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THE BAIT SHOP
Pushing through the screen door was like stepping into another world for a 10 year old boy. A bell on the door would ring to announce your arrival as it was opened, and the sound of the aerator in the minnow tank made from an old Claw-foot cast iron enameled bathtub would register just about the same moment as the spring on the door would pull it shut with a loud bang. No sneaking into Black Crow Bait Shop. Gary would always greet us (the kids) as bona fide customers, no less so than the adults; even though our bikes sat outside in the crushed slate parking lot instead of pickup trucks. We would browse everything in the shop, even though we only had $2 worth of change in our pockets.
A jar of Uncle Mike's natural salmon eggs, 3 or 4 new CP Swing spinners from the jar on the counter and a pack of size 10 Eagle Claw snelled hooks would begin a pile on the counter. But before long I would more often than not end up back in my same place each visit. Staring at the wall cards of wet flies and Gaines Poppers hung on the white pegboard next to the minnow tank. The sound of Curt Gowdy would echo in my ears as he narrated American Sportsman while casting his fly rod effortlessly. I would stare in amazement at patterns like the Parmachene Belle, Brook Fin and Royal Coachman. The smell of worm mulch in the foam bins, the minnow tank and the new rubber of Red Ball waders filled the air. To this day, any similar smell encountered takes me back instantly. It was the eye-appeal of the wet flies on those wall cards that brought me to the fly rod. Married feather, bright colors and the artwork of them seemed almost too nice to get wet and filled with pond vegetation. But I know then that it had to happen. My dad used a fly rod often growing up, but not for flies. He used it for drifting minnows on a minnow rig in the riffles. I can still see the minnow bucket hanging from his side. My uncles as well used them with a level line and a split-shot rig for worms; drifting tight line even though with bait. I had one as well, rigged for bait.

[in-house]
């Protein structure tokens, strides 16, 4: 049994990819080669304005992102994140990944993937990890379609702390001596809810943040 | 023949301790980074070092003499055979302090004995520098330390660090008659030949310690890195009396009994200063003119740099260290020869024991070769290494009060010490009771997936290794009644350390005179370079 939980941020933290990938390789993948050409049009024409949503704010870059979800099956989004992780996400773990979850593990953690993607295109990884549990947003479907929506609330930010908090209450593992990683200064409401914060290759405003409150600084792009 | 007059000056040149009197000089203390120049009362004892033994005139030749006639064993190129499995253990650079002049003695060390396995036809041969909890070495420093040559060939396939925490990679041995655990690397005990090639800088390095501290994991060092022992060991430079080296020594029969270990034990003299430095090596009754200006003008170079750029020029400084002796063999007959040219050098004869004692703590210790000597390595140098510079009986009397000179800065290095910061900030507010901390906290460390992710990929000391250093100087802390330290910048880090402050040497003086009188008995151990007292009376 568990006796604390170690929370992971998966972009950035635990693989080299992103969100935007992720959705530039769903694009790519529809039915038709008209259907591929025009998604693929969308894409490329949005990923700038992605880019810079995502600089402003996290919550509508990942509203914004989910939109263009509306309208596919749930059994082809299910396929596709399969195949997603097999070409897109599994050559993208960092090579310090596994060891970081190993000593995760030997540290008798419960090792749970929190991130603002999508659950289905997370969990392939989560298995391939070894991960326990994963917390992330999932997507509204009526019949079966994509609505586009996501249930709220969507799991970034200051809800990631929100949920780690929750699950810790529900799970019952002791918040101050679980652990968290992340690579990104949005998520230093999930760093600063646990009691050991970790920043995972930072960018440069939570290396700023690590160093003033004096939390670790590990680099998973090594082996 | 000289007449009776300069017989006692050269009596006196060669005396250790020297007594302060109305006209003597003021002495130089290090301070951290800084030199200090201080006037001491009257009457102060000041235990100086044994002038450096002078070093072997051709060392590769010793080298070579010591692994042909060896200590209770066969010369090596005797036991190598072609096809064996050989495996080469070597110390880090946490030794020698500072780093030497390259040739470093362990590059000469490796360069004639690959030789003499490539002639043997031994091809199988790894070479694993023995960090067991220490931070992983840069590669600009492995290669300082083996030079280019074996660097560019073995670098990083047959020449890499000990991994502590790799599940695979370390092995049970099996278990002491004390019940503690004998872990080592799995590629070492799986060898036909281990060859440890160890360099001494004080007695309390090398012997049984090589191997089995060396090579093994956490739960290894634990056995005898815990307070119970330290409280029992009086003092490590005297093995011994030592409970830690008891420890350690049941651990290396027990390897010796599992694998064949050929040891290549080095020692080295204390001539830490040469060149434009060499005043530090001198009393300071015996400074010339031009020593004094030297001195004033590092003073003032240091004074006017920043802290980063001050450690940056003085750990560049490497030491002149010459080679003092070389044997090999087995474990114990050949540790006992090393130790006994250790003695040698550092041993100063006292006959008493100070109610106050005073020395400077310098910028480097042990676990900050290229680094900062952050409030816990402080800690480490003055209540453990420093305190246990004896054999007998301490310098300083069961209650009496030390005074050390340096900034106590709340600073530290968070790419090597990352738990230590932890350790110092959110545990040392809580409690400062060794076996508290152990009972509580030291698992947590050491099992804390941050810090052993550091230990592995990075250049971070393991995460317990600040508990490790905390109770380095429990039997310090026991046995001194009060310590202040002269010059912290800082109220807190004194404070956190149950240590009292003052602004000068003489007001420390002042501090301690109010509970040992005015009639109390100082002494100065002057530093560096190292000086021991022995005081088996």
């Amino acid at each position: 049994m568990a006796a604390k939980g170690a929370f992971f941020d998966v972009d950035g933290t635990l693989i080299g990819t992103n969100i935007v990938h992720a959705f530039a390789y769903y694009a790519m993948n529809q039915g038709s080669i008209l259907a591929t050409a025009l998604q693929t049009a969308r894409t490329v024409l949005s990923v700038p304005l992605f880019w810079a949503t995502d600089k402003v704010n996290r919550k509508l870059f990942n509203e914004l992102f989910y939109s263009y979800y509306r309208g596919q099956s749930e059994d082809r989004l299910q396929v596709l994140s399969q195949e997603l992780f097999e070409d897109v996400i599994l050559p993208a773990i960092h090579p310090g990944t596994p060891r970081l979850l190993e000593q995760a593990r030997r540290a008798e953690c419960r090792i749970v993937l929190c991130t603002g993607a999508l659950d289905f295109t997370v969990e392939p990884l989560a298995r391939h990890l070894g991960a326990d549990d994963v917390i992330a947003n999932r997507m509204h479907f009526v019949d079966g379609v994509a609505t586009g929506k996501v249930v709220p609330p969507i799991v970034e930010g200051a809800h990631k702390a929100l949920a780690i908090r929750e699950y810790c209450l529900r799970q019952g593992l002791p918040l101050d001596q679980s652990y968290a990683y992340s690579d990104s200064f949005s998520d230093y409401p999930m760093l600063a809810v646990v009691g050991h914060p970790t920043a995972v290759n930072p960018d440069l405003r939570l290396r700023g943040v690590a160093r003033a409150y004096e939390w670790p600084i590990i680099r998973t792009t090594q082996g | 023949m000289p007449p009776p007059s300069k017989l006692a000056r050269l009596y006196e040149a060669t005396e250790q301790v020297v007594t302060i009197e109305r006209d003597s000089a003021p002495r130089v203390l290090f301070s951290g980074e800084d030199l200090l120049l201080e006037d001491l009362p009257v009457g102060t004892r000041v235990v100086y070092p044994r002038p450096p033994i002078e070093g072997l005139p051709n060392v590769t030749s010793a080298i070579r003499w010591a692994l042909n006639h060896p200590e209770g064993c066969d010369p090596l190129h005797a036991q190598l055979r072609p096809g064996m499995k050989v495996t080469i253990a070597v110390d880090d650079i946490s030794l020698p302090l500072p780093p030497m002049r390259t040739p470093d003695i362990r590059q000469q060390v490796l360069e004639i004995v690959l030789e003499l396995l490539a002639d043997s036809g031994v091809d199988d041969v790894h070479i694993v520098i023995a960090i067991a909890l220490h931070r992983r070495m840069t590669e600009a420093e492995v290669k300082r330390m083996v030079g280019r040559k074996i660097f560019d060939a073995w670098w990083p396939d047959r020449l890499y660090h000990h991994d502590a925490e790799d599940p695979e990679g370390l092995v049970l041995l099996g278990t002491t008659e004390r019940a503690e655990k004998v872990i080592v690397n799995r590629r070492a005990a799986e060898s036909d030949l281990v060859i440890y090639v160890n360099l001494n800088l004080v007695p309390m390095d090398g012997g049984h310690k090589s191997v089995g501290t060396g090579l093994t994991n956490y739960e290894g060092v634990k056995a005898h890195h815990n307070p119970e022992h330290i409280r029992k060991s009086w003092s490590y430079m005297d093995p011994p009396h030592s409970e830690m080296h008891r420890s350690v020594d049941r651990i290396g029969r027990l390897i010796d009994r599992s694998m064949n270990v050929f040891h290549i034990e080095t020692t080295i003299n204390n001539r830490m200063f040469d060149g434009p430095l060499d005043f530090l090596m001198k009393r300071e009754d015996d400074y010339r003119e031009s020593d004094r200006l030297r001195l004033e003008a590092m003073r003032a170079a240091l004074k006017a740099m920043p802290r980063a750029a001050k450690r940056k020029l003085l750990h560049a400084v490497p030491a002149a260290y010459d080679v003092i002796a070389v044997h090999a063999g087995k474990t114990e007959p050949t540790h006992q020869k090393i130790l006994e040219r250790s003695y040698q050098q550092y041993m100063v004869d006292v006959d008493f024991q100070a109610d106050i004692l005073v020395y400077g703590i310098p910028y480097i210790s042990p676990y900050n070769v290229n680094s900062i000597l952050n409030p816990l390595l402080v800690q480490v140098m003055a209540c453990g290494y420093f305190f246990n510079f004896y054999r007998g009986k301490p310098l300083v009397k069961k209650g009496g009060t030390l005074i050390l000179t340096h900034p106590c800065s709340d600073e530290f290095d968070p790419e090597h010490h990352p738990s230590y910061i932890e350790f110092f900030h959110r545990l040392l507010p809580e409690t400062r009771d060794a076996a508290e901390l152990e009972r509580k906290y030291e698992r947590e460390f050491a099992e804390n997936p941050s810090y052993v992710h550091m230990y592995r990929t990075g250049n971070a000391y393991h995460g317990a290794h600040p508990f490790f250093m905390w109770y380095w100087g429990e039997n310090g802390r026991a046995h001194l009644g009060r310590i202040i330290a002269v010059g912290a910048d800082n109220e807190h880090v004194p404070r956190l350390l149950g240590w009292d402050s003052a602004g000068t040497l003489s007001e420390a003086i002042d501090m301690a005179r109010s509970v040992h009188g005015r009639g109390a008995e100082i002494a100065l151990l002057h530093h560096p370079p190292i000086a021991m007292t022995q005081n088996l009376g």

I was tying a few wets and small bass poppers a few days ago and the old bit shop near my house came to mind. Though I've delved into the world of fly fishing for most of my adult life, I am still drawn to the rise of a bluegill, or the twitch of the leader as a sinking wet fly is taken in by a thick-shouldered slab. My fishing these days' remains split about 50/50 between cold and warm water, mostly due to the lack of streams carrying trout where I currently reside. But I don't go kicking and screaming to the local ponds. Rather, it is often therapy for my mind that can too often get tangled in the technical aspects of trout fishing. Sometimes a simple bluegill fixes all of that.
I've always felt that it served me better to have come to fly fishing on my own, although a mentor would have been nice at times. Yet as I tied a Briar Creek wet fly at my bench I realized it was really not so much "on my own" as I had always imagined. It was a combination of subtle nudges over time. And when I did take the leap, those around me supported it and cheered me on even though they were not interested in jumping with me. I reckon very little in life is truly done "on our own."